# Complex Numbers

**A nonempty bounded subset of ZZ contains a maximal
element**

This assertion is used several times in these notes, here is its proof.

Let m be an arbitrary element of the set M in question, there is at least one,
by assumption.

Further, let c be the bound. Then the algorithm

**for **n=c:-1:m** do: if **n ∈ M**, break, fi, od**

is guaranteed to halt after finitely many steps, and the current value of n is the
maximal element

of M.

Also, note the corollary that a bounded function into the integers takes on its
maximal value:

its range then contains a maximal element and any preimage of that maximal
element will do.

**Complex numbers**

A complex number is of the form

z = a + ib.

with a and b real numbers, called, respectively, the **real part of **z and
the** imaginary part of** z,

and i the** imaginary unit**, i.e.,

Actually, there are two complex numbers whose square is −1. We denote the other
one by −i. Be

aware that, in parts of Engineering, the symbol j is used instead of i.

MATLAB works internally with (double precision) complex numbers. Both variables
i

and j in MATLAB are initialized to the value i.

One adds complex numbers by adding separately their real and imaginary parts.
One multiplies

two complex numbers by multiplying out and rearranging, mindful of the fact that
i^{2} = −1. Thus,

(a + ib)(c + id) = ac + aid + bic − bd = (ac − bd) + i(ad + bc).

Note that both addition and multiplication of complex numbers is commutative.
Further, the

product of z = a + ib with its **complex conjugate**

is the nonnegative number

and its (nonnegative) squareroot is called the **absolute value** or **modulus** of z
and denoted by

For z ≠ 0, we have l z l ≠ 0, hence
is a well-defined complex number. It

is the **reciprocal** of z since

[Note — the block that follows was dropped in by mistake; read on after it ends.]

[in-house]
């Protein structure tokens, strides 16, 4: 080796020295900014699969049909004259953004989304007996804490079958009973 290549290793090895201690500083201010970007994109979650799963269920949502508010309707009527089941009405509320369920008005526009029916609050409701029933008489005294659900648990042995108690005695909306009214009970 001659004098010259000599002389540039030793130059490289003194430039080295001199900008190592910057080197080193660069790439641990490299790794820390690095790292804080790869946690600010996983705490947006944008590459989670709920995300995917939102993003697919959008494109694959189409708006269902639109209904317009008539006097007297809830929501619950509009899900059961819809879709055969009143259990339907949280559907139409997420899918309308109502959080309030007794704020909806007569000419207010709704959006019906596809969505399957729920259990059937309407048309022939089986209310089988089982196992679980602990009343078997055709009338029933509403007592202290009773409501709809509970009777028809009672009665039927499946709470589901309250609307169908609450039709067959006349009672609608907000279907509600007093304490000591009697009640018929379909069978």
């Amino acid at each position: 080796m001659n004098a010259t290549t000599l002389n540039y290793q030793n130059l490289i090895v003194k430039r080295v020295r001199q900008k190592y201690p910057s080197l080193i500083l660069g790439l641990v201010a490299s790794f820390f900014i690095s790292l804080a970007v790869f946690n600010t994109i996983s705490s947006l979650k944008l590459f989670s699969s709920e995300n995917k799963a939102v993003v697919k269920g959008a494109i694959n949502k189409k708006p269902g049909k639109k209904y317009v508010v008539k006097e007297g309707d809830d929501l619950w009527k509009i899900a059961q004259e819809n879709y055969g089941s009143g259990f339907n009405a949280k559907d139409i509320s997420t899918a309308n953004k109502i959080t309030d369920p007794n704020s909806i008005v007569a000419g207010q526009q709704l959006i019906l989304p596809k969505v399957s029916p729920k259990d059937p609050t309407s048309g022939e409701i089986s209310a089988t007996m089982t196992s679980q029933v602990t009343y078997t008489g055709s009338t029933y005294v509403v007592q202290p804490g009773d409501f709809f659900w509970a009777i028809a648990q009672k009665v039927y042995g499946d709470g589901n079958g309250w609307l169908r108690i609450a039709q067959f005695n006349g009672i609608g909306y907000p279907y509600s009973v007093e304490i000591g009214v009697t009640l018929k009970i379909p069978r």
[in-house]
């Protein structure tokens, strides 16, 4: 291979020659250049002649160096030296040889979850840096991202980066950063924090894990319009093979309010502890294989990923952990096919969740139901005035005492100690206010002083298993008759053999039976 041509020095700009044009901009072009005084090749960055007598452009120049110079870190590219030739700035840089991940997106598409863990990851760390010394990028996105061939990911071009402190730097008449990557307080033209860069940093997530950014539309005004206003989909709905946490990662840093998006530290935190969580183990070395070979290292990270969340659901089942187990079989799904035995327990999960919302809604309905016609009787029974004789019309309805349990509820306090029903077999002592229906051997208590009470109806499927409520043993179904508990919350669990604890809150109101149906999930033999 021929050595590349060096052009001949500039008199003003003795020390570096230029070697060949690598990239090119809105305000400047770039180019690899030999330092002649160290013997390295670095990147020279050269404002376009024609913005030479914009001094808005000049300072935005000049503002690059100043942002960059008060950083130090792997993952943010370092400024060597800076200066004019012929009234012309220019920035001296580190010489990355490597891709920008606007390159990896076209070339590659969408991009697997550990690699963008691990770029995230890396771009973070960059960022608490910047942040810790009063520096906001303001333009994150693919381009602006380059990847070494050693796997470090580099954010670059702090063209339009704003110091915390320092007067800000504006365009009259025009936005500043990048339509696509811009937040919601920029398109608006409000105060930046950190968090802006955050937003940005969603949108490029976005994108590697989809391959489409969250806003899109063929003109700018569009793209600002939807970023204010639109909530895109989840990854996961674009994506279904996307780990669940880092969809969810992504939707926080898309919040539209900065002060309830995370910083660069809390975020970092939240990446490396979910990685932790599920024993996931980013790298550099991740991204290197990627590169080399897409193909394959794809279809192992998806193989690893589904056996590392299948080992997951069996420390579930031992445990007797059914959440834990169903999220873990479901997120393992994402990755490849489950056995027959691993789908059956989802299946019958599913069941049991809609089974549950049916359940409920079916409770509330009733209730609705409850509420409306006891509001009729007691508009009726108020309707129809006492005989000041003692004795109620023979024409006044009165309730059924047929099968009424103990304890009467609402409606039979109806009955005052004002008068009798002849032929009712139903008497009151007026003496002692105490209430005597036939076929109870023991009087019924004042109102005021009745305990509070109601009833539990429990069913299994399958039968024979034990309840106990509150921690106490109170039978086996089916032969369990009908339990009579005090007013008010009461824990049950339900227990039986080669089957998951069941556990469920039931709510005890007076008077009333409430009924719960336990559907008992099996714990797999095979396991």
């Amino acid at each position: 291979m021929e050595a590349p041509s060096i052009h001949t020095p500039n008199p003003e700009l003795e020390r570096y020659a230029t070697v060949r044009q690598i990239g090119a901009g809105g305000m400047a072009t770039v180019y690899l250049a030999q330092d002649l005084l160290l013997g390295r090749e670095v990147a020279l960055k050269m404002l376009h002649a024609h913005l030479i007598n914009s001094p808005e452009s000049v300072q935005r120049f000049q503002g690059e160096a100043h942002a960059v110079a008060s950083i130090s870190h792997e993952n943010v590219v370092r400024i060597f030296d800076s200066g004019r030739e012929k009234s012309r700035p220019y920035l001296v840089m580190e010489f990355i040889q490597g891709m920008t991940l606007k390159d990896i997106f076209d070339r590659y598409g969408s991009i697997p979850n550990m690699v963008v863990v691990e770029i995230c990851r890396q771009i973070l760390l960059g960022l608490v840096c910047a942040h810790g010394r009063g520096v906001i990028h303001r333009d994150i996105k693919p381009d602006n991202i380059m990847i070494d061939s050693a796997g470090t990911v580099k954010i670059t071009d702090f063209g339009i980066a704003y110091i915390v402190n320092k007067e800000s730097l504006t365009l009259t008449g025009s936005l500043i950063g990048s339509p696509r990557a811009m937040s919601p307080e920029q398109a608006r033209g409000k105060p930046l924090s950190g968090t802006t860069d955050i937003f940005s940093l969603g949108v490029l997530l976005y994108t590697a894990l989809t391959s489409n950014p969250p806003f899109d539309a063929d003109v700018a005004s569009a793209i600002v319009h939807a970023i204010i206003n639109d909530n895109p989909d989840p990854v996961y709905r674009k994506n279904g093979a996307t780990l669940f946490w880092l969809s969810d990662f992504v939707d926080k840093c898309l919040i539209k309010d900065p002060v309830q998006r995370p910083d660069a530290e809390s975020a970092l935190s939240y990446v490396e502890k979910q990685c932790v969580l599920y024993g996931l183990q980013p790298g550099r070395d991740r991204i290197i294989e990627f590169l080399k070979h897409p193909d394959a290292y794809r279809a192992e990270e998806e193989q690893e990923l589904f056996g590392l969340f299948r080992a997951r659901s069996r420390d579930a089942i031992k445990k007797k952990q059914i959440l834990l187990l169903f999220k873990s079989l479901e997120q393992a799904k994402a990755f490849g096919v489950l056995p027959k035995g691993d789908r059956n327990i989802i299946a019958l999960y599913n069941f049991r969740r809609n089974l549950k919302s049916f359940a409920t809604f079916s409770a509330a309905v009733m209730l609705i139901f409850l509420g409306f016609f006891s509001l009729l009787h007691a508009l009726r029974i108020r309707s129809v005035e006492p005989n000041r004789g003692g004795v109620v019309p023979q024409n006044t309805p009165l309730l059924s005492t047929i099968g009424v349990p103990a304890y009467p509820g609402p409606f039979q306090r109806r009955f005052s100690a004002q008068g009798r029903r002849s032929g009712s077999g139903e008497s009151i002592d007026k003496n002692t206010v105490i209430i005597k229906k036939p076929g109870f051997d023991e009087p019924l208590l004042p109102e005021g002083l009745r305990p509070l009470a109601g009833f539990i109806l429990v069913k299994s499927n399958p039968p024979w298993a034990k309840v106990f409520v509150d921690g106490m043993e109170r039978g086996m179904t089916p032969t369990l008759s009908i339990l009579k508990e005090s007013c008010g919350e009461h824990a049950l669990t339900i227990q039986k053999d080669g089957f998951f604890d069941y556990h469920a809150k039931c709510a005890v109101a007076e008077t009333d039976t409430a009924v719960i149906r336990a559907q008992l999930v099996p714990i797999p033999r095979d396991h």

,
of use for division by z. Note that, for any two complex

numbers z and
,

It is very useful to visualize complex numbers as points in the so called **
complex plane**, i.e.,

to identify the complex number a + ib with the point (a, b) in IR^{2}. With this identification, its

absolute value corresponds to the (Euclidean) distance of the corresponding
point from the origin.

The sum of two complex numbers corresponds to the vector
sum of their corresponding points. The

product of two complex numbers is most easily visualized in terms of the** polar
form
**

with r ≥ 0, hence r = l z l its modulus, and ∈ IR is called its

**argument**. Indeed, for any real ,

has absolute value 1, and is the angle (in radians) that the vector

(a, b) makes with the positive real axis. Note that, for z ≠ 0, the argument, , is only defined up to

a multiple of 2π , while, for z = 0, the argument is arbitrary. If now also ,

then, by the law of exponents,

Thus, as already noted, the absolute value of the product is the product of the absolute values of

the factors, while the argument of a product is the sum of the arguments of the factors.

For example, in as much as the argument of is the negative of the argument of z, the argument

of the product is necessarily 0. As another example, if z = a + ib is of modulus 1, then z lies

on the unit circle in the complex plane, and so does any power z

^{k}of z. In fact, then

for some real number , and therefore . Hence, the sequence , appears

as a sequence of points on the unit circle, equally spaced around that circle, never accumulating

anywhere unless = 0, i.e., unless z = 1.

(17.1) Lemma: Let z be a complex number of
modulus 1. Then the sequence of powers of z lies on the unit circle, but fails to converge except when z = 1. |

**Convergence of a scalar sequence**

A subset Z of C is said to be **bounded** if it lies in some ball